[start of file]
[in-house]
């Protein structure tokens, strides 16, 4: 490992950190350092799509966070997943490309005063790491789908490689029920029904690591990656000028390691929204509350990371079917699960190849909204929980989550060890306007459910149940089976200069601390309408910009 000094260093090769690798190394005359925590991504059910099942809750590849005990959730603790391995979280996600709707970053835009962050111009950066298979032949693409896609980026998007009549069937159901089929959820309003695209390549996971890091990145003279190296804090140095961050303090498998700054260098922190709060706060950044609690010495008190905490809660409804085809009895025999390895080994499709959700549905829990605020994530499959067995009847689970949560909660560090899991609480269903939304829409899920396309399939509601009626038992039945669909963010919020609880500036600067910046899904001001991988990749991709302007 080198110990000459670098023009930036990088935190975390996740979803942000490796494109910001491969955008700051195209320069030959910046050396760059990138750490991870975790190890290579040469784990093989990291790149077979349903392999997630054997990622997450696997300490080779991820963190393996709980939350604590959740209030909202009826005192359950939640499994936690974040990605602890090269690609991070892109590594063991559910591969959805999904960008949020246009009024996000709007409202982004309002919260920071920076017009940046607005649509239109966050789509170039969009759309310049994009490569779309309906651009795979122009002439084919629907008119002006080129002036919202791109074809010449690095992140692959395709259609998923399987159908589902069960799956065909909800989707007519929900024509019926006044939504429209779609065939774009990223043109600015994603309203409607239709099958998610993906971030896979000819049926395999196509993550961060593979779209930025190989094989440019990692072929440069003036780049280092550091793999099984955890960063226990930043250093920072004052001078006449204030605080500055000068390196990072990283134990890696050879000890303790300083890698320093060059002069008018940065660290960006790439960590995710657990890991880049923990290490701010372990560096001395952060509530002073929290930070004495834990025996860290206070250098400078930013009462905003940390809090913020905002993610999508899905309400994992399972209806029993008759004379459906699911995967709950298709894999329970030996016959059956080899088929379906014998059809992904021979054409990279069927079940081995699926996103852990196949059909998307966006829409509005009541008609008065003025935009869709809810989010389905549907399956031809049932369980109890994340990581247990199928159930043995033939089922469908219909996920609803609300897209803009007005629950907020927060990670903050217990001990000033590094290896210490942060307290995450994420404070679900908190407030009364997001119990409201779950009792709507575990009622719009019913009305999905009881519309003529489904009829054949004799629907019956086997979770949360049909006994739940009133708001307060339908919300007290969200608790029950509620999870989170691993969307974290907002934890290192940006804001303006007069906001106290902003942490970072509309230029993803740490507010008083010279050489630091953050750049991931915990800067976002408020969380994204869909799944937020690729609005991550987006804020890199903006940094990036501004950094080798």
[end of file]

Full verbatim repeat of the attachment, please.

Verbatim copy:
[in-house]
């Protein structure tokens, strides 16, 4: 490992950190350092799509966070997943490309005063790491789908490689029920029904690591990656000028390691929204509350990371079917699960190849909204929980989550060890306007459910149940089976200069601390309408910009 000094260093090769690798190394005359925590991504059910099942809750590849005990959730603790391995979280996600709707970053835009962050111009950066298979032949693409896609980026998007009549069937159901089929959820309003695209390549996971890091990145003279190296804090140095961050303090498998700054260098922190709060706060950044609690010495008190905490809660409804085809009895025999390895080994499709959700549905829990605020994530499959067995009847689970949560909660560090899991609480269903939304829409899920396309399939509601009626038992039945669909963010919020609880500036600067910046899904001001991988990749991709302007 080198110990000459670098023009930036990088935190975390996740979803942000490796494109910001491969955008700051195209320069030959910046050396760059990138750490991870975790190890290579040469784990093989990291790149077979349903392999997630054997990622997450696997300490080779991820963190393996709980939350604590959740209030909202009826005192359950939640499994936690974040990605602890090269690609991070892109590594063991559910591969959805999904960008949020246009009024996000709007409202982004309002919260920071920076017009940046607005649509239109966050789509170039969009759309310049994009490569779309309906651009795979122009002439084919629907008119002006080129002036919202791109074809010449690095992140692959395709259609998923399987159908589902069960799956065909909800989707007519929900024509019926006044939504429209779609065939774009990223043109600015994603309203409607239709099958998610993906971030896979000819049926395999196509993550961060593979779209930025190989094989440019990692072929440069003036780049280092550091793999099984955890960063226990930043250093920072004052001078006449204030605080500055000068390196990072990283134990890696050879000890303790300083890698320093060059002069008018940065660290960006790439960590995710657990890991880049923990290490701010372990560096001395952060509530002073929290930070004495834990025996860290206070250098400078930013009462905003940390809090913020905002993610999508899905309400994992399972209806029993008759004379459906699911995967709950298709894999329970030996016959059956080899088929379906014998059809992904021979054409990279069927079940081995699926996103852990196949059909998307966006829409509005009541008609008065003025935009869709809810989010389905549907399956031809049932369980109890994340990581247990199928159930043995033939089922469908219909996920609803609300897209803009007005629950907020927060990670903050217990001990000033590094290896210490942060307290995450994420404070679900908190407030009364997001119990409201779950009792709507575990009622719009019913009305999905009881519309003529489904009829054949004799629907019956086997979770949360049909006994739940009133708001307060339908919300007290969200608790029950509620999870989170691993969307974290907002934890290192940006804001303006007069906001106290902003942490970072509309230029993803740490507010008083010279050489630091953050750049991931915990800067976002408020969380994204869909799944937020690729609005991550987006804020890199903006940094990036501004950094080798």